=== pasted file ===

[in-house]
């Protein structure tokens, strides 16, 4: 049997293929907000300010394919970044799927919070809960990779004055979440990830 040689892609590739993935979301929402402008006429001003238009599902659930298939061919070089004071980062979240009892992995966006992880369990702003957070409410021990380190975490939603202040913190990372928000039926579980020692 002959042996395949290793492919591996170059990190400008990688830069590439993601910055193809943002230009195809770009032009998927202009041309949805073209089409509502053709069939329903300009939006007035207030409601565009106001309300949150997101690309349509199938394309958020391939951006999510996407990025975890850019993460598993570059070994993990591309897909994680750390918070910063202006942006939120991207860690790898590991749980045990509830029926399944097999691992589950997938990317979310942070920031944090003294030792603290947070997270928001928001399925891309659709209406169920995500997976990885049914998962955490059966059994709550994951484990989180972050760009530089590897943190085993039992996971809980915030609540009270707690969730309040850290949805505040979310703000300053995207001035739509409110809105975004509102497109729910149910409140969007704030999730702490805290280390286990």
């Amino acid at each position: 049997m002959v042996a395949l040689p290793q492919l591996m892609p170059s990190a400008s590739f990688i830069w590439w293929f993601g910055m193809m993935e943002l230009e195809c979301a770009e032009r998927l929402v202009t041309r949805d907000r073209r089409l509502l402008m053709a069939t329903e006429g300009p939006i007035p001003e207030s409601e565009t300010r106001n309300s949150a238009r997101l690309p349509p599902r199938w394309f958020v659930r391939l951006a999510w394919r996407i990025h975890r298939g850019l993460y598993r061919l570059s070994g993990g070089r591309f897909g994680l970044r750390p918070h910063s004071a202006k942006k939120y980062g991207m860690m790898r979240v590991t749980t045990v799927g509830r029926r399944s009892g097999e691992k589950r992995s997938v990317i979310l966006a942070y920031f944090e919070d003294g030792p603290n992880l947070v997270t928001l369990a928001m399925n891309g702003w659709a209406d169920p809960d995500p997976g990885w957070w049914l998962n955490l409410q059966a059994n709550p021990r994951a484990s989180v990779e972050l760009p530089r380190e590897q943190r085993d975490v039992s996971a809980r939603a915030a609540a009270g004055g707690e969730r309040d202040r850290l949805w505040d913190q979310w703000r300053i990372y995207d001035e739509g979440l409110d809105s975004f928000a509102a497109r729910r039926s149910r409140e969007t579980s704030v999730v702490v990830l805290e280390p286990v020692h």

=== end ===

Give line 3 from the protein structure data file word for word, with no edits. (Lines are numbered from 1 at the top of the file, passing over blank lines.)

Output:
């Amino acid at each position: 049997m002959v042996a395949l040689p290793q492919l591996m892609p170059s990190a400008s590739f990688i830069w590439w293929f993601g910055m193809m993935e943002l230009e195809c979301a770009e032009r998927l929402v202009t041309r949805d907000r073209r089409l509502l402008m053709a069939t329903e006429g300009p939006i007035p001003e207030s409601e565009t300010r106001n309300s949150a238009r997101l690309p349509p599902r199938w394309f958020v659930r391939l951006a999510w394919r996407i990025h975890r298939g850019l993460y598993r061919l570059s070994g993990g070089r591309f897909g994680l970044r750390p918070h910063s004071a202006k942006k939120y980062g991207m860690m790898r979240v590991t749980t045990v799927g509830r029926r399944s009892g097999e691992k589950r992995s997938v990317i979310l966006a942070y920031f944090e919070d003294g030792p603290n992880l947070v997270t928001l369990a928001m399925n891309g702003w659709a209406d169920p809960d995500p997976g990885w957070w049914l998962n955490l409410q059966a059994n709550p021990r994951a484990s989180v990779e972050l760009p530089r380190e590897q943190r085993d975490v039992s996971a809980r939603a915030a609540a009270g004055g707690e969730r309040d202040r850290l949805w505040d913190q979310w703000r300053i990372y995207d001035e739509g979440l409110d809105s975004f928000a509102a497109r729910r039926s149910r409140e969007t579980s704030v999730v702490v990830l805290e280390p286990v020692h």